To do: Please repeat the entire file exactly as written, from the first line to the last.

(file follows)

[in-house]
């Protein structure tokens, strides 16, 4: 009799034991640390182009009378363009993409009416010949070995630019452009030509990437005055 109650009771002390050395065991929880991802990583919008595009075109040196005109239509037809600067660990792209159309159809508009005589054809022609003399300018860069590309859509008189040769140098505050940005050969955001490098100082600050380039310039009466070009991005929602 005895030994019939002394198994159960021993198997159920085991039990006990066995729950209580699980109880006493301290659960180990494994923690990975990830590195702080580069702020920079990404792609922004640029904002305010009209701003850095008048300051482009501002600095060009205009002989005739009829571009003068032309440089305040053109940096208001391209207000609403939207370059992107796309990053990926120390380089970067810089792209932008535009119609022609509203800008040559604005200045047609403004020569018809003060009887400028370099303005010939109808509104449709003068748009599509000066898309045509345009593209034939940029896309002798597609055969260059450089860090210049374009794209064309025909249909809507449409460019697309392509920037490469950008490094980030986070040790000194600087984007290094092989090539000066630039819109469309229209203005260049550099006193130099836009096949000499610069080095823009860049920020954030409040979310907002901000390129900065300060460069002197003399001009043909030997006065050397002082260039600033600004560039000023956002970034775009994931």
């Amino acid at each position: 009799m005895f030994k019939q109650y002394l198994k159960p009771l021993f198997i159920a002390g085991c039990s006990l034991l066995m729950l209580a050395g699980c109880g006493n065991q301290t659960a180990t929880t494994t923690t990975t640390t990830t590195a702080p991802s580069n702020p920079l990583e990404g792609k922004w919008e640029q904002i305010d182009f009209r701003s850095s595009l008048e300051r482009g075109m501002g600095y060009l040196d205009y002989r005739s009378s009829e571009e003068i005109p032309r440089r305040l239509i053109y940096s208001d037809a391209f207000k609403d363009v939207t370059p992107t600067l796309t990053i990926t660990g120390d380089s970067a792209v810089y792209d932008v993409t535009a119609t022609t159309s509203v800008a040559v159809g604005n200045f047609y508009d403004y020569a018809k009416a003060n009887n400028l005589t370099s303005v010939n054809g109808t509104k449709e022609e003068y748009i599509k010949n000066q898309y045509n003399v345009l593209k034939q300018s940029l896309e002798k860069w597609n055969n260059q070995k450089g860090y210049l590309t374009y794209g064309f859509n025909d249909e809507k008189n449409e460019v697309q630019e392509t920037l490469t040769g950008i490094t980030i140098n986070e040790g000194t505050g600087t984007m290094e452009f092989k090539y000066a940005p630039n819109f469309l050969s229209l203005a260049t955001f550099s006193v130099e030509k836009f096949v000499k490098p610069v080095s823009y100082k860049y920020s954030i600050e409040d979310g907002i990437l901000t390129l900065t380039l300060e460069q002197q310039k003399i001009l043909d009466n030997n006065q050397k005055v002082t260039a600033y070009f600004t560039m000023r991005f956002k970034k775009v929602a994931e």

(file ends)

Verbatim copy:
[in-house]
């Protein structure tokens, strides 16, 4: 009799034991640390182009009378363009993409009416010949070995630019452009030509990437005055 109650009771002390050395065991929880991802990583919008595009075109040196005109239509037809600067660990792209159309159809508009005589054809022609003399300018860069590309859509008189040769140098505050940005050969955001490098100082600050380039310039009466070009991005929602 005895030994019939002394198994159960021993198997159920085991039990006990066995729950209580699980109880006493301290659960180990494994923690990975990830590195702080580069702020920079990404792609922004640029904002305010009209701003850095008048300051482009501002600095060009205009002989005739009829571009003068032309440089305040053109940096208001391209207000609403939207370059992107796309990053990926120390380089970067810089792209932008535009119609022609509203800008040559604005200045047609403004020569018809003060009887400028370099303005010939109808509104449709003068748009599509000066898309045509345009593209034939940029896309002798597609055969260059450089860090210049374009794209064309025909249909809507449409460019697309392509920037490469950008490094980030986070040790000194600087984007290094092989090539000066630039819109469309229209203005260049550099006193130099836009096949000499610069080095823009860049920020954030409040979310907002901000390129900065300060460069002197003399001009043909030997006065050397002082260039600033600004560039000023956002970034775009994931």
């Amino acid at each position: 009799m005895f030994k019939q109650y002394l198994k159960p009771l021993f198997i159920a002390g085991c039990s006990l034991l066995m729950l209580a050395g699980c109880g006493n065991q301290t659960a180990t929880t494994t923690t990975t640390t990830t590195a702080p991802s580069n702020p920079l990583e990404g792609k922004w919008e640029q904002i305010d182009f009209r701003s850095s595009l008048e300051r482009g075109m501002g600095y060009l040196d205009y002989r005739s009378s009829e571009e003068i005109p032309r440089r305040l239509i053109y940096s208001d037809a391209f207000k609403d363009v939207t370059p992107t600067l796309t990053i990926t660990g120390d380089s970067a792209v810089y792209d932008v993409t535009a119609t022609t159309s509203v800008a040559v159809g604005n200045f047609y508009d403004y020569a018809k009416a003060n009887n400028l005589t370099s303005v010939n054809g109808t509104k449709e022609e003068y748009i599509k010949n000066q898309y045509n003399v345009l593209k034939q300018s940029l896309e002798k860069w597609n055969n260059q070995k450089g860090y210049l590309t374009y794209g064309f859509n025909d249909e809507k008189n449409e460019v697309q630019e392509t920037l490469t040769g950008i490094t980030i140098n986070e040790g000194t505050g600087t984007m290094e452009f092989k090539y000066a940005p630039n819109f469309l050969s229209l203005a260049t955001f550099s006193v130099e030509k836009f096949v000499k490098p610069v080095s823009y100082k860049y920020s954030i600050e409040d979310g907002i990437l901000t390129l900065t380039l300060e460069q002197q310039k003399i001009l043909d009466n030997n006065q050397k005055v002082t260039a600033y070009f600004t560039m000023r991005f956002k970034k775009v929602a994931e």